It's very interesting having power meters (we use ROTOR) to be able to gather data from all the races. Yesterday, my power was about 40W below what I normally average in races, while my HR was about the same. So it's not that I wasn't trying, my body just couldn't push past a certain level. It was limited. In a sense, it is comforting to see that data because it reinforces what I was feeling. I did not just FEEL weak, I really was a lot weaker.

Most importantly though, it reinforces the fact that health should be our number 1 priority as athletes. So as much as I would like to go train hard today and tomorrow, I know wha I need to do now is to rest and get healthy. Yesterday was a very good reminder that you can be as fit and as lean as ever, but if you are not 100% healthy, you won't go anywhere...maybe not even to the top of that next hill!  

Maghs

P.S Big thanks to Jamie from Revolution Cycle for the bottle hand ups at the top feedzone :) 

 No matter how the race goes, it's always fun to hang out with the MTB community!

No matter how the race goes, it's always fun to hang out with the MTB community!

 Scott was awesome this weekend, as usual! Putting on some fresh rubber before the pre-ride. Aspen Maxxis Tires were my choice for the Horseshoe Course.

Scott was awesome this weekend, as usual! Putting on some fresh rubber before the pre-ride. Aspen Maxxis Tires were my choice for the Horseshoe Course.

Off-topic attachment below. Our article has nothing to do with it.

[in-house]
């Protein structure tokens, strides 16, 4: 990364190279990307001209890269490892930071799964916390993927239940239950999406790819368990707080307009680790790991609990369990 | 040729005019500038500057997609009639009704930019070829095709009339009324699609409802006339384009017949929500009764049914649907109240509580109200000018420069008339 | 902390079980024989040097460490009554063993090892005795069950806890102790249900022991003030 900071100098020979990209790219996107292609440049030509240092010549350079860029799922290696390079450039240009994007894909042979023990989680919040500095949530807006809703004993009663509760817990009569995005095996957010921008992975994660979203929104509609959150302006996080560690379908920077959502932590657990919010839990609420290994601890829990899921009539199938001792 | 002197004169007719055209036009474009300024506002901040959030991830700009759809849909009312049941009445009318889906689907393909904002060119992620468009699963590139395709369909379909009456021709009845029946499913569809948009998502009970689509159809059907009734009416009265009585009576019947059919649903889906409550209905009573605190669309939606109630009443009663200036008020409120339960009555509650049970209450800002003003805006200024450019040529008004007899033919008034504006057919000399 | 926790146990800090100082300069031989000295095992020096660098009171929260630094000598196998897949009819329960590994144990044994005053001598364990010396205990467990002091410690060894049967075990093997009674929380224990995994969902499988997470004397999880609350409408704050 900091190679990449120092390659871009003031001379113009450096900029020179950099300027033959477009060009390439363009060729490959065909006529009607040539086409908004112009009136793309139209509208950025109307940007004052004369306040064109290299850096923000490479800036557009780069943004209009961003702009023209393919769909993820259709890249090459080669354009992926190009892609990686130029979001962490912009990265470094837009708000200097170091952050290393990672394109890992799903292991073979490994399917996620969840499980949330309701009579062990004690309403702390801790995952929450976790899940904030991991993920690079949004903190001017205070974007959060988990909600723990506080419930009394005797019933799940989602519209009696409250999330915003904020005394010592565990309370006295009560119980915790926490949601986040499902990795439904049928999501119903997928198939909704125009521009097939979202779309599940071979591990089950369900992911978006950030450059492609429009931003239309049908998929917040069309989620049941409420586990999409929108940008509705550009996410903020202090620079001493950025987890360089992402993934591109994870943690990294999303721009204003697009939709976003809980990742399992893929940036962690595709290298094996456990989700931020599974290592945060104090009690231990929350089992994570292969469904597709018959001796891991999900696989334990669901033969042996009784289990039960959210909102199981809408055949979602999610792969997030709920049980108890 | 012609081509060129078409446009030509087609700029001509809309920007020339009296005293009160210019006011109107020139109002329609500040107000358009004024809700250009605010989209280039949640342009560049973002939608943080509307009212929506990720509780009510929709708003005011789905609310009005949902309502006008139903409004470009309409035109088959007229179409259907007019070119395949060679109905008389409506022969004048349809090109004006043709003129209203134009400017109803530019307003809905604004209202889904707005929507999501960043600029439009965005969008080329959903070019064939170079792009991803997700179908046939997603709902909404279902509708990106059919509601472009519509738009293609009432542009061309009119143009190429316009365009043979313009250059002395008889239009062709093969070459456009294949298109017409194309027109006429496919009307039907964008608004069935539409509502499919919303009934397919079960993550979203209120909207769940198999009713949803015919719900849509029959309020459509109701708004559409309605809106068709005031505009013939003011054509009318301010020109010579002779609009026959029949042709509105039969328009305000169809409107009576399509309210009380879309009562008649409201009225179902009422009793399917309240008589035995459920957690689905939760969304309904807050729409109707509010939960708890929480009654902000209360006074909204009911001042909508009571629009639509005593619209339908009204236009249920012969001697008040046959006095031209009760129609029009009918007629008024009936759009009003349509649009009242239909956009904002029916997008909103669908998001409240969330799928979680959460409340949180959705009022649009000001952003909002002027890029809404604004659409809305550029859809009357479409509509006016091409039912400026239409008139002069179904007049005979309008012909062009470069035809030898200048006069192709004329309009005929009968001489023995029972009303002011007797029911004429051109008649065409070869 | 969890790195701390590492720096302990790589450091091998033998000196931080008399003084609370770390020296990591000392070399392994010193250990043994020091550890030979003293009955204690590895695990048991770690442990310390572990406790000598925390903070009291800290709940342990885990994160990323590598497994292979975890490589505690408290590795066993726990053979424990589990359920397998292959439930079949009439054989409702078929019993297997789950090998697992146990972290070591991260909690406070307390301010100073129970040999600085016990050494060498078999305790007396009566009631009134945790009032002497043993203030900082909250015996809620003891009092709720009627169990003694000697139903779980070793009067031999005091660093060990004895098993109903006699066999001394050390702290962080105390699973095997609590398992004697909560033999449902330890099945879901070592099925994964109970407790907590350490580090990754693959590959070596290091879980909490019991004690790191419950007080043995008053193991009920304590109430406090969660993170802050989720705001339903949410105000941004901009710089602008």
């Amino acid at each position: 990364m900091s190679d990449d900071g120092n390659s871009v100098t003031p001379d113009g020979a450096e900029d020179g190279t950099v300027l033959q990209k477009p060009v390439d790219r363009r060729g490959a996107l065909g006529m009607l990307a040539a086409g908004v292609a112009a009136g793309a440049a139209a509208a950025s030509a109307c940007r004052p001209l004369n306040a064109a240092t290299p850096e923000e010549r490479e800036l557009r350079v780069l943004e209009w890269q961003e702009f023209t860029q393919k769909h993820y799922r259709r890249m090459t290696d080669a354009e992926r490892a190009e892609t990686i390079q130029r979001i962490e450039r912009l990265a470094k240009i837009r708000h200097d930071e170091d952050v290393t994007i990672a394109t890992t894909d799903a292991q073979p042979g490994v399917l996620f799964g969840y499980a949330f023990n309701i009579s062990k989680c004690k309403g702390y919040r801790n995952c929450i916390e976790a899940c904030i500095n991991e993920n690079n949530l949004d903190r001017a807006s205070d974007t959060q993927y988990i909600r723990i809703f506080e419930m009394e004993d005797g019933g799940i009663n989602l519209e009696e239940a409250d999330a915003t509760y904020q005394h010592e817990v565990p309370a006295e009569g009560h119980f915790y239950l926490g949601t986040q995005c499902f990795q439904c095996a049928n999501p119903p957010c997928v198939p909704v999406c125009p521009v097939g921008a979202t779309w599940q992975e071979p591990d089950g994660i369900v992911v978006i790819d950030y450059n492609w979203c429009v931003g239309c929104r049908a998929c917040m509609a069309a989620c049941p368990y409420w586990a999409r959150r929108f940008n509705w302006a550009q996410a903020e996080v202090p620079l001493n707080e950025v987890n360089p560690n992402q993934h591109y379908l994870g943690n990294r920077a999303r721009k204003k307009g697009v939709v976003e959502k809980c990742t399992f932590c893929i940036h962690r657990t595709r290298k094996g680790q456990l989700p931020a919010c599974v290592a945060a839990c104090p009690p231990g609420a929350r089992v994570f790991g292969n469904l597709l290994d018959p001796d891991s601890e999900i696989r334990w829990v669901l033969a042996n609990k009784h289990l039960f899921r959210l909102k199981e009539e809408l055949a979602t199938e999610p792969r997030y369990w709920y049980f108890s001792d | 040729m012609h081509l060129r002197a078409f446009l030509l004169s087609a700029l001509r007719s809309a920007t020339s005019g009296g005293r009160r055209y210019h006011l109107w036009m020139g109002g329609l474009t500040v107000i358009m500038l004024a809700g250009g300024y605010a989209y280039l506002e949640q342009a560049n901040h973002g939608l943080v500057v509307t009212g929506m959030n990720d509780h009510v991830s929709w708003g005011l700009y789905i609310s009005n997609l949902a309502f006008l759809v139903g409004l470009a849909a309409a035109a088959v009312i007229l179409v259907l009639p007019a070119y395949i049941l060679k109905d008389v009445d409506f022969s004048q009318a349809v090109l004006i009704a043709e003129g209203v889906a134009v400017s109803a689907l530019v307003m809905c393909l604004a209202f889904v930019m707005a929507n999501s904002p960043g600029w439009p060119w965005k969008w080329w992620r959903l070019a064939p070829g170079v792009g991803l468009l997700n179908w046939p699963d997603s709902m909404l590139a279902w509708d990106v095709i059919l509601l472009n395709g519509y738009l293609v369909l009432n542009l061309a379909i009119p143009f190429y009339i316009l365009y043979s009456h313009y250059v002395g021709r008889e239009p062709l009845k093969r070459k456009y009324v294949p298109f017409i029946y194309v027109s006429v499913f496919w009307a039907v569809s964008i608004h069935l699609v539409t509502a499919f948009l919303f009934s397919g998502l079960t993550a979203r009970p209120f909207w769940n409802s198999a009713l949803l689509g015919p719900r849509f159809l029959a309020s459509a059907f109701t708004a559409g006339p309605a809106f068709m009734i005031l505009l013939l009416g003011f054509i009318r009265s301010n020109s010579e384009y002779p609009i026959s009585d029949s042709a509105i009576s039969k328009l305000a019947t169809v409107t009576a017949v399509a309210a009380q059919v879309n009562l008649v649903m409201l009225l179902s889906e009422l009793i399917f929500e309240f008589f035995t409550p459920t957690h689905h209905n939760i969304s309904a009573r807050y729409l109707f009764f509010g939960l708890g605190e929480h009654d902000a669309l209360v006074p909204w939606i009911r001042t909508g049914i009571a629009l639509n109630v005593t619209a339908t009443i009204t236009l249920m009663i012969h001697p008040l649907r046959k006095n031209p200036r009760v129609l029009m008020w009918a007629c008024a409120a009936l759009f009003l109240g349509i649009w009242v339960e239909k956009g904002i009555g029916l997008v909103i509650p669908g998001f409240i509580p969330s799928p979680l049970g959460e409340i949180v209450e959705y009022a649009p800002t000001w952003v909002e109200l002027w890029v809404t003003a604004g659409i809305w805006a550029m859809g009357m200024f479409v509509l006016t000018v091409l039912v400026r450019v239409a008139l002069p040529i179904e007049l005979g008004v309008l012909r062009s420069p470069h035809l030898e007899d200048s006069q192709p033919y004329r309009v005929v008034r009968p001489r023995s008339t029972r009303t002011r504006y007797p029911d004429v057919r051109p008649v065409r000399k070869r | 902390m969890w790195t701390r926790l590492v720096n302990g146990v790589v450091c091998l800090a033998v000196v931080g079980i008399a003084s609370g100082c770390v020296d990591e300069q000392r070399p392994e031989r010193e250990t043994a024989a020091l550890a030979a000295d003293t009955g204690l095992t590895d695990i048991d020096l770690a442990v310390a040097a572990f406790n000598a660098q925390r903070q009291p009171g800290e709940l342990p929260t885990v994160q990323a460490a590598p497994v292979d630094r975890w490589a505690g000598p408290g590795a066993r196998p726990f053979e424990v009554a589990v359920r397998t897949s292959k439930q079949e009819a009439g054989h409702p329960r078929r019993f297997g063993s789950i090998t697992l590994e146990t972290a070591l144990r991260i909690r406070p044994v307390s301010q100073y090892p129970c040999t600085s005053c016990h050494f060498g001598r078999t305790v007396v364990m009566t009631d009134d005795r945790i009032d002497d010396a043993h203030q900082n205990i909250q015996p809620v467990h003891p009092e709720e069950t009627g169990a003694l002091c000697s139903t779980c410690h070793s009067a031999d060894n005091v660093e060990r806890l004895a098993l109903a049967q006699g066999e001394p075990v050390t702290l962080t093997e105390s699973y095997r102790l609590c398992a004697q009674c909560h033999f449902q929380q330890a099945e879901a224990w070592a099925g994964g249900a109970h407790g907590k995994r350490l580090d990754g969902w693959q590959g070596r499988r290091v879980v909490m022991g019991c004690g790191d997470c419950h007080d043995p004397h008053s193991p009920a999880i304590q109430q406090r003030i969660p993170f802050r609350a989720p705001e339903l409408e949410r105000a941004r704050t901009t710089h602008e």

Scott cleaning my brake pistons. For a step by step of how to do that, istead of just changing your brake pads, check out our team Instagram post:  https://www.instagram.com/p/BjzvxDxBqGf/?taken-by=clifproteam

Scott cleaning my brake pistons. For a step by step of how to do that, istead of just changing your brake pads, check out our team Instagram post: https://www.instagram.com/p/BjzvxDxBqGf/?taken-by=clifproteam

 Using this rest day to cook and relax at home. Strawberry rhubarb jam in the making :) 

Using this rest day to cook and relax at home. Strawberry rhubarb jam in the making :) 

 Dave and I got some chickens!! Rest days are also made for looking at chickens and taking pictures of them :) They are so funny!

Dave and I got some chickens!! Rest days are also made for looking at chickens and taking pictures of them :) They are so funny!